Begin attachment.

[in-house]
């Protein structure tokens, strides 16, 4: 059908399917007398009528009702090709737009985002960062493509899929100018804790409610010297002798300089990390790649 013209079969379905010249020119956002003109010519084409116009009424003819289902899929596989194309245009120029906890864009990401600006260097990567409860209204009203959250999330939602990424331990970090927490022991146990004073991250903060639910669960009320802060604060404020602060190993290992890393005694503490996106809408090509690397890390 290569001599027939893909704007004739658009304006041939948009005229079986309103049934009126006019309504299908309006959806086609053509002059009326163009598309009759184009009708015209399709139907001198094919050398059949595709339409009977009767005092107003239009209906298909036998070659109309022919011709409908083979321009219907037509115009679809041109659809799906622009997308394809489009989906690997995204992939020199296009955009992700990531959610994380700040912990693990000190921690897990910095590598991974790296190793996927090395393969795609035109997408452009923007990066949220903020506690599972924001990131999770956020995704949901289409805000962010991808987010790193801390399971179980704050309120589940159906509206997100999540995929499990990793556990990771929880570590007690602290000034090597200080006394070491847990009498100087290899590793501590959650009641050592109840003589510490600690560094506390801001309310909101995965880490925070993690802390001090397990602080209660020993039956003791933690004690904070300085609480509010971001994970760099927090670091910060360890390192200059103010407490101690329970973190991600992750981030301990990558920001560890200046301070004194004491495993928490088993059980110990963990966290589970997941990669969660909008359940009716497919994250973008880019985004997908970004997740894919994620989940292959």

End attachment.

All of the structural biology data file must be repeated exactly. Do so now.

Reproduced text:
[in-house]
């Protein structure tokens, strides 16, 4: 059908399917007398009528009702090709737009985002960062493509899929100018804790409610010297002798300089990390790649 013209079969379905010249020119956002003109010519084409116009009424003819289902899929596989194309245009120029906890864009990401600006260097990567409860209204009203959250999330939602990424331990970090927490022991146990004073991250903060639910669960009320802060604060404020602060190993290992890393005694503490996106809408090509690397890390 290569001599027939893909704007004739658009304006041939948009005229079986309103049934009126006019309504299908309006959806086609053509002059009326163009598309009759184009009708015209399709139907001198094919050398059949595709339409009977009767005092107003239009209906298909036998070659109309022919011709409908083979321009219907037509115009679809041109659809799906622009997308394809489009989906690997995204992939020199296009955009992700990531959610994380700040912990693990000190921690897990910095590598991974790296190793996927090395393969795609035109997408452009923007990066949220903020506690599972924001990131999770956020995704949901289409805000962010991808987010790193801390399971179980704050309120589940159906509206997100999540995929499990990793556990990771929880570590007690602290000034090597200080006394070491847990009498100087290899590793501590959650009641050592109840003589510490600690560094506390801001309310909101995965880490925070993690802390001090397990602080209660020993039956003791933690004690904070300085609480509010971001994970760099927090670091910060360890390192200059103010407490101690329970973190991600992750981030301990990558920001560890200046301070004194004491495993928490088993059980110990963990966290589970997941990669969660909008359940009716497919994250973008880019985004997908970004997740894919994620989940292959």